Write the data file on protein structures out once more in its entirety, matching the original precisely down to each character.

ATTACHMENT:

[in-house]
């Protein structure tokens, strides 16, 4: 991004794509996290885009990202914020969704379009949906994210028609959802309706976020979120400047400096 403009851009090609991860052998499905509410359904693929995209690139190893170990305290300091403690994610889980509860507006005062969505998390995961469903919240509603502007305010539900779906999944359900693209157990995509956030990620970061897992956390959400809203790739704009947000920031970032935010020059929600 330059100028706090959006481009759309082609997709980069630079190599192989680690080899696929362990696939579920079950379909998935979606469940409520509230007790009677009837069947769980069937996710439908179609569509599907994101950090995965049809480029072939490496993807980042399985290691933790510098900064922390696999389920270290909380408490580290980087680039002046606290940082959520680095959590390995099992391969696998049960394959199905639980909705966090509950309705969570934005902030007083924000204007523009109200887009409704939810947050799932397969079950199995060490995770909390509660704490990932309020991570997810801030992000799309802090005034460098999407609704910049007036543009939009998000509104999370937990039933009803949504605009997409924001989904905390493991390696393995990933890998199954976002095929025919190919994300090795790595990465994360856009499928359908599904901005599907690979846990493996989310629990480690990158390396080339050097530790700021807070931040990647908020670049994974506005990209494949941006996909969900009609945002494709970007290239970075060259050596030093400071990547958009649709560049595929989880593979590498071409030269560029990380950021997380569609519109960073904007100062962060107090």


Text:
[in-house]
């Protein structure tokens, strides 16, 4: 991004794509996290885009990202914020969704379009949906994210028609959802309706976020979120400047400096 403009851009090609991860052998499905509410359904693929995209690139190893170990305290300091403690994610889980509860507006005062969505998390995961469903919240509603502007305010539900779906999944359900693209157990995509956030990620970061897992956390959400809203790739704009947000920031970032935010020059929600 330059100028706090959006481009759309082609997709980069630079190599192989680690080899696929362990696939579920079950379909998935979606469940409520509230007790009677009837069947769980069937996710439908179609569509599907994101950090995965049809480029072939490496993807980042399985290691933790510098900064922390696999389920270290909380408490580290980087680039002046606290940082959520680095959590390995099992391969696998049960394959199905639980909705966090509950309705969570934005902030007083924000204007523009109200887009409704939810947050799932397969079950199995060490995770909390509660704490990932309020991570997810801030992000799309802090005034460098999407609704910049007036543009939009998000509104999370937990039933009803949504605009997409924001989904905390493991390696393995990933890998199954976002095929025919190919994300090795790595990465994360856009499928359908599904901005599907690979846990493996989310629990480690990158390396080339050097530790700021807070931040990647908020670049994974506005990209494949941006996909969900009609945002494709970007290239970075060259050596030093400071990547958009649709560049595929989880593979590498071409030269560029990380950021997380569609519109960073904007100062962060107090």